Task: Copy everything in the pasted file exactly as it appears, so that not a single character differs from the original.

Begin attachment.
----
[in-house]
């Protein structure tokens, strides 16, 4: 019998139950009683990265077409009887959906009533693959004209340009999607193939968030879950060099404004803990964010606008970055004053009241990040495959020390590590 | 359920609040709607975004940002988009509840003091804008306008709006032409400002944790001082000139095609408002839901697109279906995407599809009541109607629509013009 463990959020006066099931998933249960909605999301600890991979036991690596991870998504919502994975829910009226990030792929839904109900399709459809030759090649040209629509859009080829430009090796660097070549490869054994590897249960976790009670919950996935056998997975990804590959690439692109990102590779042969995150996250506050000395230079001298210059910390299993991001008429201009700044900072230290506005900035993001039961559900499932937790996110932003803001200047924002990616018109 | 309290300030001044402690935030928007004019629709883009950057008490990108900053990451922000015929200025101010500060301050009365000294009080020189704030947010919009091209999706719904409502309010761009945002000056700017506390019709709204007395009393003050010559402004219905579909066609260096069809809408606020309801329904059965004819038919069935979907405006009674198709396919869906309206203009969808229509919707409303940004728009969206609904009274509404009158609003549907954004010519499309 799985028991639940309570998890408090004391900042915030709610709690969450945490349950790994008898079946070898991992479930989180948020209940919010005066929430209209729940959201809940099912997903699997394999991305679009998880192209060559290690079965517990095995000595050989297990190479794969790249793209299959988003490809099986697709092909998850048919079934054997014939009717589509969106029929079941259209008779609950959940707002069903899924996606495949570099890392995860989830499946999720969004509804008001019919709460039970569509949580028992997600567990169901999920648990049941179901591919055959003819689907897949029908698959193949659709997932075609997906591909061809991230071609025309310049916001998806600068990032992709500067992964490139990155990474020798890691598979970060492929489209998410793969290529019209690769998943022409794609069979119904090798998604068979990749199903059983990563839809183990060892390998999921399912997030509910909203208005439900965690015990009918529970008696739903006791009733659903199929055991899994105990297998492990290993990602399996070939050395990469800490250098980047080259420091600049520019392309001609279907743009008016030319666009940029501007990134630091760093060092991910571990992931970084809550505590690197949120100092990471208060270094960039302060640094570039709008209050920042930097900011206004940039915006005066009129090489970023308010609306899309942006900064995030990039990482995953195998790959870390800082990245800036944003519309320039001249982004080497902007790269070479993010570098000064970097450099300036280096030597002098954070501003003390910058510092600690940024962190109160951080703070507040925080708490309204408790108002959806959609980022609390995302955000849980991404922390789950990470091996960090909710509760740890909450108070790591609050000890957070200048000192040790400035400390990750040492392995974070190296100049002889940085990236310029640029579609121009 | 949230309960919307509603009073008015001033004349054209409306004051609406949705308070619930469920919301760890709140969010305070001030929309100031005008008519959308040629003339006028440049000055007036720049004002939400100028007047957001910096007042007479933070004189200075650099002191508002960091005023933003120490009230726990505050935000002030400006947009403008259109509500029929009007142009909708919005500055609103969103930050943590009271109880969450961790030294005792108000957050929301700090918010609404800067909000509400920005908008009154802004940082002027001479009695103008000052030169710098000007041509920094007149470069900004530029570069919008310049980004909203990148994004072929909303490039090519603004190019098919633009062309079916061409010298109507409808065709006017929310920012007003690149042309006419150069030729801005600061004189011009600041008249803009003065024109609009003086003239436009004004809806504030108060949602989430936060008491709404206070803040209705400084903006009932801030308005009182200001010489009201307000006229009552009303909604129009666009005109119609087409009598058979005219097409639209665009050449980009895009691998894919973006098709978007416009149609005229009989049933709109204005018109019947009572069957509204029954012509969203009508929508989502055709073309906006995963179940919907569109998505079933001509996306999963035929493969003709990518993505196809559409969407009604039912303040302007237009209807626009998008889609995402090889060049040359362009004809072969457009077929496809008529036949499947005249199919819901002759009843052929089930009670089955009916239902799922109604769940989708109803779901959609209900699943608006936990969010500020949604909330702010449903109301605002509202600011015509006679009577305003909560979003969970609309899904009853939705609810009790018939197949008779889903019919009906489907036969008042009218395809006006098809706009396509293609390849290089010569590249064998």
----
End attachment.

[in-house]
């Protein structure tokens, strides 16, 4: 019998139950009683990265077409009887959906009533693959004209340009999607193939968030879950060099404004803990964010606008970055004053009241990040495959020390590590 | 359920609040709607975004940002988009509840003091804008306008709006032409400002944790001082000139095609408002839901697109279906995407599809009541109607629509013009 463990959020006066099931998933249960909605999301600890991979036991690596991870998504919502994975829910009226990030792929839904109900399709459809030759090649040209629509859009080829430009090796660097070549490869054994590897249960976790009670919950996935056998997975990804590959690439692109990102590779042969995150996250506050000395230079001298210059910390299993991001008429201009700044900072230290506005900035993001039961559900499932937790996110932003803001200047924002990616018109 | 309290300030001044402690935030928007004019629709883009950057008490990108900053990451922000015929200025101010500060301050009365000294009080020189704030947010919009091209999706719904409502309010761009945002000056700017506390019709709204007395009393003050010559402004219905579909066609260096069809809408606020309801329904059965004819038919069935979907405006009674198709396919869906309206203009969808229509919707409303940004728009969206609904009274509404009158609003549907954004010519499309 799985028991639940309570998890408090004391900042915030709610709690969450945490349950790994008898079946070898991992479930989180948020209940919010005066929430209209729940959201809940099912997903699997394999991305679009998880192209060559290690079965517990095995000595050989297990190479794969790249793209299959988003490809099986697709092909998850048919079934054997014939009717589509969106029929079941259209008779609950959940707002069903899924996606495949570099890392995860989830499946999720969004509804008001019919709460039970569509949580028992997600567990169901999920648990049941179901591919055959003819689907897949029908698959193949659709997932075609997906591909061809991230071609025309310049916001998806600068990032992709500067992964490139990155990474020798890691598979970060492929489209998410793969290529019209690769998943022409794609069979119904090798998604068979990749199903059983990563839809183990060892390998999921399912997030509910909203208005439900965690015990009918529970008696739903006791009733659903199929055991899994105990297998492990290993990602399996070939050395990469800490250098980047080259420091600049520019392309001609279907743009008016030319666009940029501007990134630091760093060092991910571990992931970084809550505590690197949120100092990471208060270094960039302060640094570039709008209050920042930097900011206004940039915006005066009129090489970023308010609306899309942006900064995030990039990482995953195998790959870390800082990245800036944003519309320039001249982004080497902007790269070479993010570098000064970097450099300036280096030597002098954070501003003390910058510092600690940024962190109160951080703070507040925080708490309204408790108002959806959609980022609390995302955000849980991404922390789950990470091996960090909710509760740890909450108070790591609050000890957070200048000192040790400035400390990750040492392995974070190296100049002889940085990236310029640029579609121009 | 949230309960919307509603009073008015001033004349054209409306004051609406949705308070619930469920919301760890709140969010305070001030929309100031005008008519959308040629003339006028440049000055007036720049004002939400100028007047957001910096007042007479933070004189200075650099002191508002960091005023933003120490009230726990505050935000002030400006947009403008259109509500029929009007142009909708919005500055609103969103930050943590009271109880969450961790030294005792108000957050929301700090918010609404800067909000509400920005908008009154802004940082002027001479009695103008000052030169710098000007041509920094007149470069900004530029570069919008310049980004909203990148994004072929909303490039090519603004190019098919633009062309079916061409010298109507409808065709006017929310920012007003690149042309006419150069030729801005600061004189011009600041008249803009003065024109609009003086003239436009004004809806504030108060949602989430936060008491709404206070803040209705400084903006009932801030308005009182200001010489009201307000006229009552009303909604129009666009005109119609087409009598058979005219097409639209665009050449980009895009691998894919973006098709978007416009149609005229009989049933709109204005018109019947009572069957509204029954012509969203009508929508989502055709073309906006995963179940919907569109998505079933001509996306999963035929493969003709990518993505196809559409969407009604039912303040302007237009209807626009998008889609995402090889060049040359362009004809072969457009077929496809008529036949499947005249199919819901002759009843052929089930009670089955009916239902799922109604769940989708109803779901959609209900699943608006936990969010500020949604909330702010449903109301605002509202600011015509006679009577305003909560979003969970609309899904009853939705609810009790018939197949008779889903019919009906489907036969008042009218395809006006098809706009396509293609390849290089010569590249064998």